Customers are not future thinkers. It is not possible for them to imagine a world that does not exist yet. Even if asked to do so, existing business challenges, technology constraints, and existing product biases will hamper the thinking of customers. Nothing is worse than relying on customers to understand how their business challenges will evolve in the future. It is the responsibility of Product Managers to obtain more profound insights into their customers that they attain the ability to foresee what their customers might require much before customers do. Developing customer insights is like unearthing those profound truths about customers that customers themselves might not have acknowledged directly.
Product Manager has to build customer insights through observing customers in their natural habitat, immersing in their business, and assimilating their business process, problems, and challenges. Product Manager should also build insights by just not listening to what they say but reading between the lines to understand what they did not say. Customers might not be able to articulate what business challenges they might face in future. Based on trends affecting the product and general understanding of customers’ business environment, Product Manager should anticipate customers’ requirements of tomorrow and ensure that the new product will optimally address them. Product Manager does so by looking outside the boundaries of existing customers and trying to establish a generalized view of how the market evolves because of changes in external factors influencing technologies and customer behaviors through leveraging ‘product canvas – building for the future.’ Any attempt to build the canvas without gaining customer insights is futile, and there is no better way to obtain customer insights than embracing design thinking.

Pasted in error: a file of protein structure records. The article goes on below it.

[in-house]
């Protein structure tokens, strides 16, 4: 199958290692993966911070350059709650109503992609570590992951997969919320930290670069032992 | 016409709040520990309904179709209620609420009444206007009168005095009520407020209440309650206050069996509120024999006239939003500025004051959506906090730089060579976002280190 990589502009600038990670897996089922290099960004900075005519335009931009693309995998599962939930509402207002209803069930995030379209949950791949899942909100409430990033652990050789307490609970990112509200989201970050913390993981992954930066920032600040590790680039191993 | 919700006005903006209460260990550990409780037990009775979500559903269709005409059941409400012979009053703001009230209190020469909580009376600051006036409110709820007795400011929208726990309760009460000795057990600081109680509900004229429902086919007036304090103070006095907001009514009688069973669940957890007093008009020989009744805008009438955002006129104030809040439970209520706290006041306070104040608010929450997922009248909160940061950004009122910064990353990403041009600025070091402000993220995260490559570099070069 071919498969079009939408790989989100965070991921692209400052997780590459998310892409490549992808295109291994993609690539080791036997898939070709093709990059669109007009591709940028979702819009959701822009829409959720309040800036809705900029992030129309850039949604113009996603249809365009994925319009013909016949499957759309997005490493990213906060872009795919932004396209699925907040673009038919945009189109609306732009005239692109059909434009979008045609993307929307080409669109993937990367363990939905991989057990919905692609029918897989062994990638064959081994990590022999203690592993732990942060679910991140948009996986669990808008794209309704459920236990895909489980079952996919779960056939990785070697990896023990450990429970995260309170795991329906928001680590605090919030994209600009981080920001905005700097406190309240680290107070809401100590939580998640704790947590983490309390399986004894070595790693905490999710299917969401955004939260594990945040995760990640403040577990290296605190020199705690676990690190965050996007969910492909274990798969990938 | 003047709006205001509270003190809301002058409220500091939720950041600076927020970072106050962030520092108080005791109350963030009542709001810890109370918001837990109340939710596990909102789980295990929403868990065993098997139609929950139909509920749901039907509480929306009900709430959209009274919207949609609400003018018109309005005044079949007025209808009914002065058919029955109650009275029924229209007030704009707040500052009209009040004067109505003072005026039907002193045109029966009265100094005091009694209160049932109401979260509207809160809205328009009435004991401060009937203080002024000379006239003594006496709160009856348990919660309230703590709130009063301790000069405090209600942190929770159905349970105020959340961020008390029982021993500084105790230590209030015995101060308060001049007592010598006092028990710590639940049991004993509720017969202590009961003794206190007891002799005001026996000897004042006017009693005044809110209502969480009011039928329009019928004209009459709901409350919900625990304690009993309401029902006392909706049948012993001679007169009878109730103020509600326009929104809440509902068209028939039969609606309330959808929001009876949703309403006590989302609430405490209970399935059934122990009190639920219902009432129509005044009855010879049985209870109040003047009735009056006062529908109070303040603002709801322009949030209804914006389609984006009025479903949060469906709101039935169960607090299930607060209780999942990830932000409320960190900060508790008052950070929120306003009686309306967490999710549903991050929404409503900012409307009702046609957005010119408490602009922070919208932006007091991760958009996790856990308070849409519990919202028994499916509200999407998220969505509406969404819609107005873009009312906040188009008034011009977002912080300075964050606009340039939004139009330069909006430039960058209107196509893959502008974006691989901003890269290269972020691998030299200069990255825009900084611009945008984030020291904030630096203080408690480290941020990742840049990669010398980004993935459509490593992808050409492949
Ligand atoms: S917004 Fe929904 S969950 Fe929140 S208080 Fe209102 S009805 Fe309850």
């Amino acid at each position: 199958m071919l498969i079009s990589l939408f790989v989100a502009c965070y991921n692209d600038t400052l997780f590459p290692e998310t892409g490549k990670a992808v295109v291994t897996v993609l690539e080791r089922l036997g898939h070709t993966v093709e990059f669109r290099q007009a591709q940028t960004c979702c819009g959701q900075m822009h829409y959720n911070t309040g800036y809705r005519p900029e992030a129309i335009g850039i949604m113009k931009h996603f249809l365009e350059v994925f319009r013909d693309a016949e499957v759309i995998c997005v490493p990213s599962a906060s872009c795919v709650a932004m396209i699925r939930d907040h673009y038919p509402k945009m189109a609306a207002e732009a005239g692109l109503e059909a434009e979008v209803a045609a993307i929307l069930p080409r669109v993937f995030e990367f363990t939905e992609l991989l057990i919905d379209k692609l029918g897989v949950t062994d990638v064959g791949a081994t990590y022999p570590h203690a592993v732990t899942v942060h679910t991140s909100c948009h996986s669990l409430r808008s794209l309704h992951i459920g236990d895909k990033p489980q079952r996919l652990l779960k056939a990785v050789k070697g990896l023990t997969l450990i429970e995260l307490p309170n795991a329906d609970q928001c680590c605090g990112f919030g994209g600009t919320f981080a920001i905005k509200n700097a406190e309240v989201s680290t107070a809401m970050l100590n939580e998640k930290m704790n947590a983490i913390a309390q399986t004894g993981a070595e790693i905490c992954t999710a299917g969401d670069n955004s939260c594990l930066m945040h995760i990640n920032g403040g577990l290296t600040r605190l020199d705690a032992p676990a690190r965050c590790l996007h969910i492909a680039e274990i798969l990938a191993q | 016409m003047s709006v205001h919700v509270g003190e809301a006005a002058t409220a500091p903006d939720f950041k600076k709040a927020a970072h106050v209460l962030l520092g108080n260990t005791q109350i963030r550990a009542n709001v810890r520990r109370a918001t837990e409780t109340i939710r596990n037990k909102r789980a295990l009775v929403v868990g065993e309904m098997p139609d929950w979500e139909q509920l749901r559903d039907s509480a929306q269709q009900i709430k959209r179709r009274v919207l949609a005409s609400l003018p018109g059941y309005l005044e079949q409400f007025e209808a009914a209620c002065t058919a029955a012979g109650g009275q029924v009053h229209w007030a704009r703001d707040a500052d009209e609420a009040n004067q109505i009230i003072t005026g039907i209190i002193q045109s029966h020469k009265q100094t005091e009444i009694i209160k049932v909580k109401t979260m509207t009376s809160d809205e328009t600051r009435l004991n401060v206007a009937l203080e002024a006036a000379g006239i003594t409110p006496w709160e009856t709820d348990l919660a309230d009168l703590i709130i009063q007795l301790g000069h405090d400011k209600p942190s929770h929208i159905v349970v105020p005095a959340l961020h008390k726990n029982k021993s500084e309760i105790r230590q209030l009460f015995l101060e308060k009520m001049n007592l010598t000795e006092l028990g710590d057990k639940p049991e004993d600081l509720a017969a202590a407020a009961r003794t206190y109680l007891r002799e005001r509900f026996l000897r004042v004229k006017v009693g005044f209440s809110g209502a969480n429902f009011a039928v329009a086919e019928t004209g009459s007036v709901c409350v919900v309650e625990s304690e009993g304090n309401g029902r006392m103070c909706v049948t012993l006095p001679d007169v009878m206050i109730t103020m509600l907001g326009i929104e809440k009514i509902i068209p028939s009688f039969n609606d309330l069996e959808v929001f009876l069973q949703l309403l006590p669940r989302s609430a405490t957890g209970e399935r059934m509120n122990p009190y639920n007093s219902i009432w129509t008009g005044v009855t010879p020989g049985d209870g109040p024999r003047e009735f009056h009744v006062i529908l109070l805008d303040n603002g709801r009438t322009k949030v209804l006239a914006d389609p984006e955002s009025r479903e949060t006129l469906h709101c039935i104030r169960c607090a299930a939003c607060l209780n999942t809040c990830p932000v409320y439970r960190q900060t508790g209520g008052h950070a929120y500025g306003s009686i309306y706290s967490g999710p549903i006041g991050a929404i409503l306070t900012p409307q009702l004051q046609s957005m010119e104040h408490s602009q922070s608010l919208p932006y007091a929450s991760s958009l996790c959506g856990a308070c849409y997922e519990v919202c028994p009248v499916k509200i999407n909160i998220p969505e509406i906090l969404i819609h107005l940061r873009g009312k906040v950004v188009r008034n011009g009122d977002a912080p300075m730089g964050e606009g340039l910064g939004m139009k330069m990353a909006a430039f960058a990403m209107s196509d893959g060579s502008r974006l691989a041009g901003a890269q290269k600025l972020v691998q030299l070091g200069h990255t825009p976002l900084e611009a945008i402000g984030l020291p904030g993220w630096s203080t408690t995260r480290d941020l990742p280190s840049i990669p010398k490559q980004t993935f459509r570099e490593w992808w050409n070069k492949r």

Please drop your thoughts or experiences on how you managed to build enterprise products for an unknown future.
 Source: http://waitbutwhy.com/2015/01/artificial-intelligence-revolution-1.html?utm_source=share&utm_medium=twitter&utm_campaign=sm_share